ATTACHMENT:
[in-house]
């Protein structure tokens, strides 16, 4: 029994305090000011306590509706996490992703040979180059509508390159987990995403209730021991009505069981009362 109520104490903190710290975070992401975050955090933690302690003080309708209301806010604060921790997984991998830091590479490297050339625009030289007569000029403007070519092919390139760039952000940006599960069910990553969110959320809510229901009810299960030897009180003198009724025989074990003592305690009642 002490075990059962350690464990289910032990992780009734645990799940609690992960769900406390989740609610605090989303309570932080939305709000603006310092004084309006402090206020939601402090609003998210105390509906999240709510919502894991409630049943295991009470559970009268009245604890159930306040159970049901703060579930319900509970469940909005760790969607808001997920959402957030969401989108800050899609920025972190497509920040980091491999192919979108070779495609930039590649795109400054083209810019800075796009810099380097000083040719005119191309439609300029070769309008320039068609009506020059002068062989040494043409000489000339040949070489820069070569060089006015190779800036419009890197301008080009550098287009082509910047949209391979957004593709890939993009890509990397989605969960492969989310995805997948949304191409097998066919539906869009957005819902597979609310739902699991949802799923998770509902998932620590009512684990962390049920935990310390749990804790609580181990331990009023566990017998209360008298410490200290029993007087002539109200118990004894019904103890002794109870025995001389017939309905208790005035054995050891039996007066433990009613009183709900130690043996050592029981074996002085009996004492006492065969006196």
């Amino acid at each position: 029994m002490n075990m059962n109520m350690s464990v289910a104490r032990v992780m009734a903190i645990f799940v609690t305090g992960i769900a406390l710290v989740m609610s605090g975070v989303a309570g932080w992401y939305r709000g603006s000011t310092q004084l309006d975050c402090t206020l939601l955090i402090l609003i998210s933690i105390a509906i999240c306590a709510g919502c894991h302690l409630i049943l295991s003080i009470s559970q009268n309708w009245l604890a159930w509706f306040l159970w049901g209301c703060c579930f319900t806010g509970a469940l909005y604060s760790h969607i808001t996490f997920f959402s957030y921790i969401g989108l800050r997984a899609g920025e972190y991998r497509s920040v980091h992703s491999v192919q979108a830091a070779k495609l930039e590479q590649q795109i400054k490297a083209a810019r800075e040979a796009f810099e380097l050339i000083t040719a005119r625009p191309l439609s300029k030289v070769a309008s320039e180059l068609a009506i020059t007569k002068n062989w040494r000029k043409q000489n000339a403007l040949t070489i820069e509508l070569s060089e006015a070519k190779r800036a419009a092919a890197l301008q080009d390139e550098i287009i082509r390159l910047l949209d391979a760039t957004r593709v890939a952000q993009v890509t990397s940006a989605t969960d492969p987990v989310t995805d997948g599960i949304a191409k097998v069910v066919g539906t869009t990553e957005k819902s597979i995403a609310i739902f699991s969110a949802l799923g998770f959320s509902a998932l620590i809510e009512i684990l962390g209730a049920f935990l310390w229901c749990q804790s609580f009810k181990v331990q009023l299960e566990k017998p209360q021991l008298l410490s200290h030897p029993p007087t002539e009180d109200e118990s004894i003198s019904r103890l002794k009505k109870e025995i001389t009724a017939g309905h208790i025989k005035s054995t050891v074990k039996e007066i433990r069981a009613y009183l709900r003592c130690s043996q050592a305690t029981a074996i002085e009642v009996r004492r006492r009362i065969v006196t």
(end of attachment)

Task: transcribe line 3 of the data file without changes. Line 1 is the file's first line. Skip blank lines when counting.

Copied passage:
């Amino acid at each position: 029994m002490n075990m059962n109520m350690s464990v289910a104490r032990v992780m009734a903190i645990f799940v609690t305090g992960i769900a406390l710290v989740m609610s605090g975070v989303a309570g932080w992401y939305r709000g603006s000011t310092q004084l309006d975050c402090t206020l939601l955090i402090l609003i998210s933690i105390a509906i999240c306590a709510g919502c894991h302690l409630i049943l295991s003080i009470s559970q009268n309708w009245l604890a159930w509706f306040l159970w049901g209301c703060c579930f319900t806010g509970a469940l909005y604060s760790h969607i808001t996490f997920f959402s957030y921790i969401g989108l800050r997984a899609g920025e972190y991998r497509s920040v980091h992703s491999v192919q979108a830091a070779k495609l930039e590479q590649q795109i400054k490297a083209a810019r800075e040979a796009f810099e380097l050339i000083t040719a005119r625009p191309l439609s300029k030289v070769a309008s320039e180059l068609a009506i020059t007569k002068n062989w040494r000029k043409q000489n000339a403007l040949t070489i820069e509508l070569s060089e006015a070519k190779r800036a419009a092919a890197l301008q080009d390139e550098i287009i082509r390159l910047l949209d391979a760039t957004r593709v890939a952000q993009v890509t990397s940006a989605t969960d492969p987990v989310t995805d997948g599960i949304a191409k097998v069910v066919g539906t869009t990553e957005k819902s597979i995403a609310i739902f699991s969110a949802l799923g998770f959320s509902a998932l620590i809510e009512i684990l962390g209730a049920f935990l310390w229901c749990q804790s609580f009810k181990v331990q009023l299960e566990k017998p209360q021991l008298l410490s200290h030897p029993p007087t002539e009180d109200e118990s004894i003198s019904r103890l002794k009505k109870e025995i001389t009724a017939g309905h208790i025989k005035s054995t050891v074990k039996e007066i433990r069981a009613y009183l709900r003592c130690s043996q050592a305690t029981a074996i002085e009642v009996r004492r006492r009362i065969v006196t």